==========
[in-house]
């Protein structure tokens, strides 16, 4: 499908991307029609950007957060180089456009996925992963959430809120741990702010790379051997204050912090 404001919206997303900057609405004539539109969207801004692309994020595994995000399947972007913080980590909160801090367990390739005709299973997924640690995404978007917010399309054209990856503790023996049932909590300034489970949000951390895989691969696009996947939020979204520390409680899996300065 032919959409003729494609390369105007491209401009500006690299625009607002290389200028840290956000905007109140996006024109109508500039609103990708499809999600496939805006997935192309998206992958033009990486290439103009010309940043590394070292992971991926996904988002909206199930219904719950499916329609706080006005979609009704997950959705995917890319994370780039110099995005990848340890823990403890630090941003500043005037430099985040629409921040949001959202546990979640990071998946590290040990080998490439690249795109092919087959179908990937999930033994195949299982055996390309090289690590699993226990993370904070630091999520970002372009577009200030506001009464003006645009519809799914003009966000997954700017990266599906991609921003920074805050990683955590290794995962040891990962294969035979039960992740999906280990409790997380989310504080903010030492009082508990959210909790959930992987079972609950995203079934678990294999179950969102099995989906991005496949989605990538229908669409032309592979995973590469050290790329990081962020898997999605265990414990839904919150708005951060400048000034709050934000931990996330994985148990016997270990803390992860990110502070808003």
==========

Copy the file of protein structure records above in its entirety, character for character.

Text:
[in-house]
């Protein structure tokens, strides 16, 4: 499908991307029609950007957060180089456009996925992963959430809120741990702010790379051997204050912090 404001919206997303900057609405004539539109969207801004692309994020595994995000399947972007913080980590909160801090367990390739005709299973997924640690995404978007917010399309054209990856503790023996049932909590300034489970949000951390895989691969696009996947939020979204520390409680899996300065 032919959409003729494609390369105007491209401009500006690299625009607002290389200028840290956000905007109140996006024109109508500039609103990708499809999600496939805006997935192309998206992958033009990486290439103009010309940043590394070292992971991926996904988002909206199930219904719950499916329609706080006005979609009704997950959705995917890319994370780039110099995005990848340890823990403890630090941003500043005037430099985040629409921040949001959202546990979640990071998946590290040990080998490439690249795109092919087959179908990937999930033994195949299982055996390309090289690590699993226990993370904070630091999520970002372009577009200030506001009464003006645009519809799914003009966000997954700017990266599906991609921003920074805050990683955590290794995962040891990962294969035979039960992740999906280990409790997380989310504080903010030492009082508990959210909790959930992987079972609950995203079934678990294999179950969102099995989906991005496949989605990538229908669409032309592979995973590469050290790329990081962020898997999605265990414990839904919150708005951060400048000034709050934000931990996330994985148990016997270990803390992860990110502070808003």